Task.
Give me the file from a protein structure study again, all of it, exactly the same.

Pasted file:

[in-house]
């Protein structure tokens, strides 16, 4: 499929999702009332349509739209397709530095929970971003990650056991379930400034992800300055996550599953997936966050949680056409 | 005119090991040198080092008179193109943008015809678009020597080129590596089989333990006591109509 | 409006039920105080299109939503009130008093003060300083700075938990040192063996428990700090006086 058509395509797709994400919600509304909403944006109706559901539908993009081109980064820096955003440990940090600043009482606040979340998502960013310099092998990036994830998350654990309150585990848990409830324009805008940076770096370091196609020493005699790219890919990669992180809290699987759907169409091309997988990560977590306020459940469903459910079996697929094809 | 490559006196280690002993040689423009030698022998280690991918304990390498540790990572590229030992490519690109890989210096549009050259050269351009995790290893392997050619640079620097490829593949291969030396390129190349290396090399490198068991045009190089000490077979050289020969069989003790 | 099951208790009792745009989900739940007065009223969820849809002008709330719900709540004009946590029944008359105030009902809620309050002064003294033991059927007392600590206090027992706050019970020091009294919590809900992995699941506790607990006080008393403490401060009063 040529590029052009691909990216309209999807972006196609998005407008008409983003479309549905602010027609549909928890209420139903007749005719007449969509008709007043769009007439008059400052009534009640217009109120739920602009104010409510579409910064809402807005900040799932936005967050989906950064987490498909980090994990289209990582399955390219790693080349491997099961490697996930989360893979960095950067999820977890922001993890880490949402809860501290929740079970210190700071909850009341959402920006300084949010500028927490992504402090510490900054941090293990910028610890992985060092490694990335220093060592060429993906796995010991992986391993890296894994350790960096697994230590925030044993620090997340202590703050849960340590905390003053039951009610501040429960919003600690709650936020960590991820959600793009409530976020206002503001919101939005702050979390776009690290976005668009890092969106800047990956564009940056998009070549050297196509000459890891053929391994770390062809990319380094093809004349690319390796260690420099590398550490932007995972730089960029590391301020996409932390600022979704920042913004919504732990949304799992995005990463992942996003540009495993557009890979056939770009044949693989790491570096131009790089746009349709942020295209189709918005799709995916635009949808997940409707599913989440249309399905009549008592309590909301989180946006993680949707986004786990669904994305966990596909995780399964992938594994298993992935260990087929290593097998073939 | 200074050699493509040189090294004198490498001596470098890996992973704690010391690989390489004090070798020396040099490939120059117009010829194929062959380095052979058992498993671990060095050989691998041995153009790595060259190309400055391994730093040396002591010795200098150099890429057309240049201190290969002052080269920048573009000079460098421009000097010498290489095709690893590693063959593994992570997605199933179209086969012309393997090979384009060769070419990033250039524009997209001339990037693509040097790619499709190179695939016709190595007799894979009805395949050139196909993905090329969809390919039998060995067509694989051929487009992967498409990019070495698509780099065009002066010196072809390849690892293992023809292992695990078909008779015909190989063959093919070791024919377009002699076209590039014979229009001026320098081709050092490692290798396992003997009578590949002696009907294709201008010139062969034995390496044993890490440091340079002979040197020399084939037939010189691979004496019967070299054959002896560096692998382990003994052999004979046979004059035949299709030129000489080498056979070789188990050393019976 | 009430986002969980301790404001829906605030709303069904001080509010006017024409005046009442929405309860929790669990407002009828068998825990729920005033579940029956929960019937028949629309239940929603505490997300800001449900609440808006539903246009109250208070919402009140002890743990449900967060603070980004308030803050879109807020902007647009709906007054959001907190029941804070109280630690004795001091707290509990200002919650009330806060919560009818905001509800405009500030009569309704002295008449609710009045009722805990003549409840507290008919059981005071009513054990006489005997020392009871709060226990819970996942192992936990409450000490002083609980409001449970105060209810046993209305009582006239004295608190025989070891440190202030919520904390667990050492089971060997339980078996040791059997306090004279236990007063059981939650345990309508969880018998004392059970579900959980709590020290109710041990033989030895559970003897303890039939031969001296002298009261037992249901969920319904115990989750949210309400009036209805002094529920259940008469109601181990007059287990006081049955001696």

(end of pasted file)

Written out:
[in-house]
């Protein structure tokens, strides 16, 4: 499929999702009332349509739209397709530095929970971003990650056991379930400034992800300055996550599953997936966050949680056409 | 005119090991040198080092008179193109943008015809678009020597080129590596089989333990006591109509 | 409006039920105080299109939503009130008093003060300083700075938990040192063996428990700090006086 058509395509797709994400919600509304909403944006109706559901539908993009081109980064820096955003440990940090600043009482606040979340998502960013310099092998990036994830998350654990309150585990848990409830324009805008940076770096370091196609020493005699790219890919990669992180809290699987759907169409091309997988990560977590306020459940469903459910079996697929094809 | 490559006196280690002993040689423009030698022998280690991918304990390498540790990572590229030992490519690109890989210096549009050259050269351009995790290893392997050619640079620097490829593949291969030396390129190349290396090399490198068991045009190089000490077979050289020969069989003790 | 099951208790009792745009989900739940007065009223969820849809002008709330719900709540004009946590029944008359105030009902809620309050002064003294033991059927007392600590206090027992706050019970020091009294919590809900992995699941506790607990006080008393403490401060009063 040529590029052009691909990216309209999807972006196609998005407008008409983003479309549905602010027609549909928890209420139903007749005719007449969509008709007043769009007439008059400052009534009640217009109120739920602009104010409510579409910064809402807005900040799932936005967050989906950064987490498909980090994990289209990582399955390219790693080349491997099961490697996930989360893979960095950067999820977890922001993890880490949402809860501290929740079970210190700071909850009341959402920006300084949010500028927490992504402090510490900054941090293990910028610890992985060092490694990335220093060592060429993906796995010991992986391993890296894994350790960096697994230590925030044993620090997340202590703050849960340590905390003053039951009610501040429960919003600690709650936020960590991820959600793009409530976020206002503001919101939005702050979390776009690290976005668009890092969106800047990956564009940056998009070549050297196509000459890891053929391994770390062809990319380094093809004349690319390796260690420099590398550490932007995972730089960029590391301020996409932390600022979704920042913004919504732990949304799992995005990463992942996003540009495993557009890979056939770009044949693989790491570096131009790089746009349709942020295209189709918005799709995916635009949808997940409707599913989440249309399905009549008592309590909301989180946006993680949707986004786990669904994305966990596909995780399964992938594994298993992935260990087929290593097998073939 | 200074050699493509040189090294004198490498001596470098890996992973704690010391690989390489004090070798020396040099490939120059117009010829194929062959380095052979058992498993671990060095050989691998041995153009790595060259190309400055391994730093040396002591010795200098150099890429057309240049201190290969002052080269920048573009000079460098421009000097010498290489095709690893590693063959593994992570997605199933179209086969012309393997090979384009060769070419990033250039524009997209001339990037693509040097790619499709190179695939016709190595007799894979009805395949050139196909993905090329969809390919039998060995067509694989051929487009992967498409990019070495698509780099065009002066010196072809390849690892293992023809292992695990078909008779015909190989063959093919070791024919377009002699076209590039014979229009001026320098081709050092490692290798396992003997009578590949002696009907294709201008010139062969034995390496044993890490440091340079002979040197020399084939037939010189691979004496019967070299054959002896560096692998382990003994052999004979046979004059035949299709030129000489080498056979070789188990050393019976 | 009430986002969980301790404001829906605030709303069904001080509010006017024409005046009442929405309860929790669990407002009828068998825990729920005033579940029956929960019937028949629309239940929603505490997300800001449900609440808006539903246009109250208070919402009140002890743990449900967060603070980004308030803050879109807020902007647009709906007054959001907190029941804070109280630690004795001091707290509990200002919650009330806060919560009818905001509800405009500030009569309704002295008449609710009045009722805990003549409840507290008919059981005071009513054990006489005997020392009871709060226990819970996942192992936990409450000490002083609980409001449970105060209810046993209305009582006239004295608190025989070891440190202030919520904390667990050492089971060997339980078996040791059997306090004279236990007063059981939650345990309508969880018998004392059970579900959980709590020290109710041990033989030895559970003897303890039939031969001296002298009261037992249901969920319904115990989750949210309400009036209805002094529920259940008469109601181990007059287990006081049955001696």